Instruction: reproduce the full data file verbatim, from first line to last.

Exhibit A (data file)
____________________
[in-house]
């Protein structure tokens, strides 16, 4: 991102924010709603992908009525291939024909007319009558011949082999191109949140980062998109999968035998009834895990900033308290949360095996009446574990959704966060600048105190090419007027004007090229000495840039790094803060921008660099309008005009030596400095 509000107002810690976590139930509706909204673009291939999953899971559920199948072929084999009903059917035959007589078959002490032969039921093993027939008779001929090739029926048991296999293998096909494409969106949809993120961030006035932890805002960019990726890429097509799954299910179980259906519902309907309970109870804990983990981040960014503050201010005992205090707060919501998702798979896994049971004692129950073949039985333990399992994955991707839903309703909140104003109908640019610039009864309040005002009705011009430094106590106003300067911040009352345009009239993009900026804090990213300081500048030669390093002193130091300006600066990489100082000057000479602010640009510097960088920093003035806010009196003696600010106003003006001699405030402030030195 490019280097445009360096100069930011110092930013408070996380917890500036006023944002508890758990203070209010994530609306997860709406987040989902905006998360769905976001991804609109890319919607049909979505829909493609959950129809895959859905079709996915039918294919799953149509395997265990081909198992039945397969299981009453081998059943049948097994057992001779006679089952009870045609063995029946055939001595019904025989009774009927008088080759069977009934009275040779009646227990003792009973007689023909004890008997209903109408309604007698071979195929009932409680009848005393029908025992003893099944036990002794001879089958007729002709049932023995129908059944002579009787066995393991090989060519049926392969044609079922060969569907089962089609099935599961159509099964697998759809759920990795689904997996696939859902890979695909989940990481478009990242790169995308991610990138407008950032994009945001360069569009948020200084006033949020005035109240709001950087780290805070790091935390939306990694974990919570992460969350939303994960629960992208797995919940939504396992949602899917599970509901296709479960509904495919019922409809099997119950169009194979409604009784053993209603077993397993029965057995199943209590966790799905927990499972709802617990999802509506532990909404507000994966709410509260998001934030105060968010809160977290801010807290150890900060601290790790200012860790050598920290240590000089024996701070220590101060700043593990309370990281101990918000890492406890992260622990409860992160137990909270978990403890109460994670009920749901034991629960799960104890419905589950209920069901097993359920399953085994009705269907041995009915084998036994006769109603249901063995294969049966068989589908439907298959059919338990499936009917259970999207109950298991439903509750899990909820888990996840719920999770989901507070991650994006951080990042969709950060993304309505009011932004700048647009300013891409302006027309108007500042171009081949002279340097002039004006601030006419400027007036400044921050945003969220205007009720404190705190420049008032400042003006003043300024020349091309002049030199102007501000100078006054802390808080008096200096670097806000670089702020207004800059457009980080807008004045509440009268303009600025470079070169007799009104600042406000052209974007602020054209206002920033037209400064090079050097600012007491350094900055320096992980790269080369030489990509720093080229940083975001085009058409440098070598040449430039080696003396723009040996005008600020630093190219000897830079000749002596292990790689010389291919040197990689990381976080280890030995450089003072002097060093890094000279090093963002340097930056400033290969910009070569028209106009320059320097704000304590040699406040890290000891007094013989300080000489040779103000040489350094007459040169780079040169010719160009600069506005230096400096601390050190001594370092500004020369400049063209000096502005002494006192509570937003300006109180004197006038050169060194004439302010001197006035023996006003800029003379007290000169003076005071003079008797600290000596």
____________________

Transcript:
[in-house]
């Protein structure tokens, strides 16, 4: 991102924010709603992908009525291939024909007319009558011949082999191109949140980062998109999968035998009834895990900033308290949360095996009446574990959704966060600048105190090419007027004007090229000495840039790094803060921008660099309008005009030596400095 509000107002810690976590139930509706909204673009291939999953899971559920199948072929084999009903059917035959007589078959002490032969039921093993027939008779001929090739029926048991296999293998096909494409969106949809993120961030006035932890805002960019990726890429097509799954299910179980259906519902309907309970109870804990983990981040960014503050201010005992205090707060919501998702798979896994049971004692129950073949039985333990399992994955991707839903309703909140104003109908640019610039009864309040005002009705011009430094106590106003300067911040009352345009009239993009900026804090990213300081500048030669390093002193130091300006600066990489100082000057000479602010640009510097960088920093003035806010009196003696600010106003003006001699405030402030030195 490019280097445009360096100069930011110092930013408070996380917890500036006023944002508890758990203070209010994530609306997860709406987040989902905006998360769905976001991804609109890319919607049909979505829909493609959950129809895959859905079709996915039918294919799953149509395997265990081909198992039945397969299981009453081998059943049948097994057992001779006679089952009870045609063995029946055939001595019904025989009774009927008088080759069977009934009275040779009646227990003792009973007689023909004890008997209903109408309604007698071979195929009932409680009848005393029908025992003893099944036990002794001879089958007729002709049932023995129908059944002579009787066995393991090989060519049926392969044609079922060969569907089962089609099935599961159509099964697998759809759920990795689904997996696939859902890979695909989940990481478009990242790169995308991610990138407008950032994009945001360069569009948020200084006033949020005035109240709001950087780290805070790091935390939306990694974990919570992460969350939303994960629960992208797995919940939504396992949602899917599970509901296709479960509904495919019922409809099997119950169009194979409604009784053993209603077993397993029965057995199943209590966790799905927990499972709802617990999802509506532990909404507000994966709410509260998001934030105060968010809160977290801010807290150890900060601290790790200012860790050598920290240590000089024996701070220590101060700043593990309370990281101990918000890492406890992260622990409860992160137990909270978990403890109460994670009920749901034991629960799960104890419905589950209920069901097993359920399953085994009705269907041995009915084998036994006769109603249901063995294969049966068989589908439907298959059919338990499936009917259970999207109950298991439903509750899990909820888990996840719920999770989901507070991650994006951080990042969709950060993304309505009011932004700048647009300013891409302006027309108007500042171009081949002279340097002039004006601030006419400027007036400044921050945003969220205007009720404190705190420049008032400042003006003043300024020349091309002049030199102007501000100078006054802390808080008096200096670097806000670089702020207004800059457009980080807008004045509440009268303009600025470079070169007799009104600042406000052209974007602020054209206002920033037209400064090079050097600012007491350094900055320096992980790269080369030489990509720093080229940083975001085009058409440098070598040449430039080696003396723009040996005008600020630093190219000897830079000749002596292990790689010389291919040197990689990381976080280890030995450089003072002097060093890094000279090093963002340097930056400033290969910009070569028209106009320059320097704000304590040699406040890290000891007094013989300080000489040779103000040489350094007459040169780079040169010719160009600069506005230096400096601390050190001594370092500004020369400049063209000096502005002494006192509570937003300006109180004197006038050169060194004439302010001197006035023996006003800029003379007290000169003076005071003079008797600290000596």